Businesses aspire to reap the benefits of the digital age. Going digital is not just a trend; it has become an integral part of the digital economy. In this increasingly digitised world, one could say that data is the new currency. And digital trust – the level of confidence in people, processes, and technology – is the backbone of the digital economy.
|Based on what you have learned and experienced during the crisis, which of the following changes to your cybersecurity strategy, if any, are you planning to make? (Please rank up to three. Indexed score.), Source: PwC. Digital Trust Insights Pulse Survey. June 2020: base of 141 |
Without a doubt, COVID-19 has accelerated digitalisation – including automation, virtual collaboration, distributed work, cloud adoption, telehealth, direct-to-consumer channels, and more. The pandemic’s impact on the nature of the workplace, the market, and business processes has highlighted that digital transformation may be here for good.
As organisations adjust to different futures, the focus on fast-tracking technology development is exposing businesses to new and rapidly evolving security threats. According to PwC’s Digital Trust Insights Pulse Survey launched in June, in which 141 security and information leaders in the United States took part, more than half of the chief information security officers (CISOs) surveyed saw cyber-attacks soar since February, and expect threats to remain elevated in the next 6-12 months.
The role of cybersecurity has been heightened and this poses the question of what companies can do differently in order to keep operations running smoothly and securely, as digital connections multiply.
In search of insights, PwC researchers in the same survey looked at how organisations in the US weathered this test of resilience during the COVID-19 pandemic, and how businesses are rethinking their strategy and investments going forward. Results from the Digital Trust Insights Pulse Survey that pertain to the Vietnam market revealed some notable insights.
Boards and C-suite executives, who in the past may have wondered about returns on investment in all their cybersecurity personnel, solutions, and architectures, no longer have to wonder. The value of their cybersecurity expenditures over the years – and of CISO leadership – became crystal clear during this crisis.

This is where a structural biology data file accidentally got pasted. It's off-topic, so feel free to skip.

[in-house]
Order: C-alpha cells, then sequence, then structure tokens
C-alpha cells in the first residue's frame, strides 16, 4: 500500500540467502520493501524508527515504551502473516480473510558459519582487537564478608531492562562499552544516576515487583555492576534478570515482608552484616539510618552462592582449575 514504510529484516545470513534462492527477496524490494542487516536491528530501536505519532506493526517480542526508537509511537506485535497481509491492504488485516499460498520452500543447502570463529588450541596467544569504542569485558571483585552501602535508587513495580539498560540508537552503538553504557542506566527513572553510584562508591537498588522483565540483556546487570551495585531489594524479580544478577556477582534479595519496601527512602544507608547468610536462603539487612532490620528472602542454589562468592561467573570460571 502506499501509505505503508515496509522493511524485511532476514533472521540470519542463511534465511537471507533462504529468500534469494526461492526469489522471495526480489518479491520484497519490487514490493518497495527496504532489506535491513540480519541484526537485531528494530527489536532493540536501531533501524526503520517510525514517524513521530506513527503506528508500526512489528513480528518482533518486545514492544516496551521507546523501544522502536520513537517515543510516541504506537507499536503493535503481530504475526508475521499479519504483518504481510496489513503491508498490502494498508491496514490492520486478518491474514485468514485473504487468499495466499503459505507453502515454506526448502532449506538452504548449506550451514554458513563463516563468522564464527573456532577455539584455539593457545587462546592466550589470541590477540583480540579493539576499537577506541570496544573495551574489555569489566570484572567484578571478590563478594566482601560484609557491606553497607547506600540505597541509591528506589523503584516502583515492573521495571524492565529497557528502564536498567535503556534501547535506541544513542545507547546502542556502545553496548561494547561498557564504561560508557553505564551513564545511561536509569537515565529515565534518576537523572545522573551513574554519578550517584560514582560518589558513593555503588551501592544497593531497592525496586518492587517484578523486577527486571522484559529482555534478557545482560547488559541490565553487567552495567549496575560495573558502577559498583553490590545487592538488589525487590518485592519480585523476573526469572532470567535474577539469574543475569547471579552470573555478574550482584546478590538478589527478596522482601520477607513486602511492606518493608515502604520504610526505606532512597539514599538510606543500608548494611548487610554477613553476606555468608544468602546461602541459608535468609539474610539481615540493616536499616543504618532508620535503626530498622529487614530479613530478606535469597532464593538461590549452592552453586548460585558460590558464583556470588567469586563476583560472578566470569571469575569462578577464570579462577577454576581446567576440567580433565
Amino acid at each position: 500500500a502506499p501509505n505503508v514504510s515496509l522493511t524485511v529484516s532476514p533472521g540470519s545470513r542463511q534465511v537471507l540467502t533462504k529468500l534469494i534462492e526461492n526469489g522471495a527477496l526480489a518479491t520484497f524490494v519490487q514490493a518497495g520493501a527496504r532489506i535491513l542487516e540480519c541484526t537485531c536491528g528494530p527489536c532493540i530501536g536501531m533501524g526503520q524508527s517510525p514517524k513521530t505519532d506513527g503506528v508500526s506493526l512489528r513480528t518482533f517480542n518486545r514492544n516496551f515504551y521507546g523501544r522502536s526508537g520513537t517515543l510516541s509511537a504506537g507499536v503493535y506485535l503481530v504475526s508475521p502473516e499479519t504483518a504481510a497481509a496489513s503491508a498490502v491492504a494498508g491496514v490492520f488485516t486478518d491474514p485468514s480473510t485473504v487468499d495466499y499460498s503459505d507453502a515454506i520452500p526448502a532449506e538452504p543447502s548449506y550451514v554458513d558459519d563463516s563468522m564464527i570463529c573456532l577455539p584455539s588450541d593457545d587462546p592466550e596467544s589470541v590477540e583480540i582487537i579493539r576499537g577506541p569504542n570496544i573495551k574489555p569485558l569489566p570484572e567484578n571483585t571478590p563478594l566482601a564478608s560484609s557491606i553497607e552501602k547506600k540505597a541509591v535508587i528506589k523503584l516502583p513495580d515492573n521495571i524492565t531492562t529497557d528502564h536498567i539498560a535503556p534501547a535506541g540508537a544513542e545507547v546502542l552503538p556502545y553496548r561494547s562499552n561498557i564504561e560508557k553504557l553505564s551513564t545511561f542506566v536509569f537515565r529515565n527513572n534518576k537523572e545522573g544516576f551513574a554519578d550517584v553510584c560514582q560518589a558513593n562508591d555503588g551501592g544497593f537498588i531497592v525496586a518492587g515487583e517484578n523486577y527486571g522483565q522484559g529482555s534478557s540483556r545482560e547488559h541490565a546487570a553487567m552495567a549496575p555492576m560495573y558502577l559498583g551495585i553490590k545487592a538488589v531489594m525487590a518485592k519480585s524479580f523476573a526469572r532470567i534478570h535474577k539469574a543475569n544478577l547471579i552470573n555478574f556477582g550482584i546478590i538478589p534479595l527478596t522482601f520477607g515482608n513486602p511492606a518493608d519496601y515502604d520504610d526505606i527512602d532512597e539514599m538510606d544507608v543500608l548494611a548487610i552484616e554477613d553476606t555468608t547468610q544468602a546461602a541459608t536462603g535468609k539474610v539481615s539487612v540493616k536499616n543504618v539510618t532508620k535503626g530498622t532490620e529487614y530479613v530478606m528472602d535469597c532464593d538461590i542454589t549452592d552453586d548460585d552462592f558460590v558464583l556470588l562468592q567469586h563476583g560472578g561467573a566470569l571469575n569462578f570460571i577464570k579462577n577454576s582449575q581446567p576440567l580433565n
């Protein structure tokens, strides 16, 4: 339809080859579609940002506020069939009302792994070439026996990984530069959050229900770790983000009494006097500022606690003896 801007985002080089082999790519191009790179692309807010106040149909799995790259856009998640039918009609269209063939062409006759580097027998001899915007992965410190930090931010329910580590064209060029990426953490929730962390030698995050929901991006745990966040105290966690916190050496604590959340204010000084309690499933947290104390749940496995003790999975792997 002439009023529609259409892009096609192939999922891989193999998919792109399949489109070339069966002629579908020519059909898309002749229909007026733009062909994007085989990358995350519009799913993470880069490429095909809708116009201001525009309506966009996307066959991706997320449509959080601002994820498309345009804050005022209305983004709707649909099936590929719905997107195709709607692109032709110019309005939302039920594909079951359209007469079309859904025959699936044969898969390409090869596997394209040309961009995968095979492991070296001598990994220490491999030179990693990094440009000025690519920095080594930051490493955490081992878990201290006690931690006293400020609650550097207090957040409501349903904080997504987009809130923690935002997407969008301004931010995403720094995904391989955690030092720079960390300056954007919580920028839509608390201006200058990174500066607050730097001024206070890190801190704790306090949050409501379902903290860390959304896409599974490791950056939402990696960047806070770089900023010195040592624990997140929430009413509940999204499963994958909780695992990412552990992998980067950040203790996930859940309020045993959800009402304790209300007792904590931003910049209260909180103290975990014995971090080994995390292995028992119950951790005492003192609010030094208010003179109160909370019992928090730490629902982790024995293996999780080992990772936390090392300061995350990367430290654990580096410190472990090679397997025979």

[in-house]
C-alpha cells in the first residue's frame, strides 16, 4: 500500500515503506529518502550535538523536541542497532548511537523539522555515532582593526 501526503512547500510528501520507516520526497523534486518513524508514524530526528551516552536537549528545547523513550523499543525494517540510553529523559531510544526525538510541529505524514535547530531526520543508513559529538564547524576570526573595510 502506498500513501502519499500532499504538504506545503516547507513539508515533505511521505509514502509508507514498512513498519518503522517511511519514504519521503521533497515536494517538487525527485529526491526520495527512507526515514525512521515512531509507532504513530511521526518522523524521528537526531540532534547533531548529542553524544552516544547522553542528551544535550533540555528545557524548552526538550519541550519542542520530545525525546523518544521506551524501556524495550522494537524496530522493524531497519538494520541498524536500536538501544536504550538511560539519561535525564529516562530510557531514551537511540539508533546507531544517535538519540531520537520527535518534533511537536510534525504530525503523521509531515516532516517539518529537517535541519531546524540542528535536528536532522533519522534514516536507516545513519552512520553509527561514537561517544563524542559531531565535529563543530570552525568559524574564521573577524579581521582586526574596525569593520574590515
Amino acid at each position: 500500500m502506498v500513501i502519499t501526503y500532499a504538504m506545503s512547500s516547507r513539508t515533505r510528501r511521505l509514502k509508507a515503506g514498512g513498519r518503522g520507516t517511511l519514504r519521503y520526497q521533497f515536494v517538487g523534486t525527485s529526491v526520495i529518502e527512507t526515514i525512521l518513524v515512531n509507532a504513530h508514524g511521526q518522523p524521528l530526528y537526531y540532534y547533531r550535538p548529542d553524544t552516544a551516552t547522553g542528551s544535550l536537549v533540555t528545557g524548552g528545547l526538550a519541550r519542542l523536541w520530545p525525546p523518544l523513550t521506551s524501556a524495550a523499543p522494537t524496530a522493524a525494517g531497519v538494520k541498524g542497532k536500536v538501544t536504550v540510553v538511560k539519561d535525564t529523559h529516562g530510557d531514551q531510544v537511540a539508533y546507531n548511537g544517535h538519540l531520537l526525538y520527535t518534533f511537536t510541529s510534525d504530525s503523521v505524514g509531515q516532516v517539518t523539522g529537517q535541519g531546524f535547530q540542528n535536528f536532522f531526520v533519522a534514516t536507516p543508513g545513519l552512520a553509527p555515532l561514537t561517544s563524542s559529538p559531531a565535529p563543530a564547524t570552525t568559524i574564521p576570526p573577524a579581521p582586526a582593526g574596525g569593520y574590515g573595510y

The investments in the past 2-3 years that paid off the most during the crisis were not one-off security solutions, but investments related to remote work, crisis management, and data-driven risk management.
“Vietnamese enterprises show similar investment trends in identifying and accessing management solutions, real-time threat intelligence capabilities, and cloud adoption to facilitate distributed work locations,” said Pho Duc Giang, director of PwC Vietnam Cybersecurity Ltd. “Additionally, to address related risks, some key actions organisations can take are compliance enhancement or establishment of information governance for better data-driven decision-making, as well as better integration of cyber risks with overall enterprise risk management.”
More than ever, cybersecurity leadership has become critical not only for risk control but also for value creation. CISOs and chief information officers (CIOs) will play a major role as businesses pursue twin goals in coming months: accelerating digital models and restoring organisations to financial health.
To emerge sustainably, it is important to rethink cyber strategy and investment priorities. There are several key actions for both CISOs and CIOs.
First, they must sustain improved collaboration between cyber, business, and risk leaders beyond the crisis. Also vital is to prioritise the identification and repair of any gaps or vulnerabilities that may have resulted from the crisis. The opportunity must be taken to modernise and simplify.
Third, they should anticipate and manage risks that emerge from accelerated digitalisation, cloud adoption, and shifts to digital business models. Finally, CISOs and CIOs should bring to the table imaginative ways to improve security, resilience, and trust, while helping to contain costs by being good stewards of the cybersecurity budget.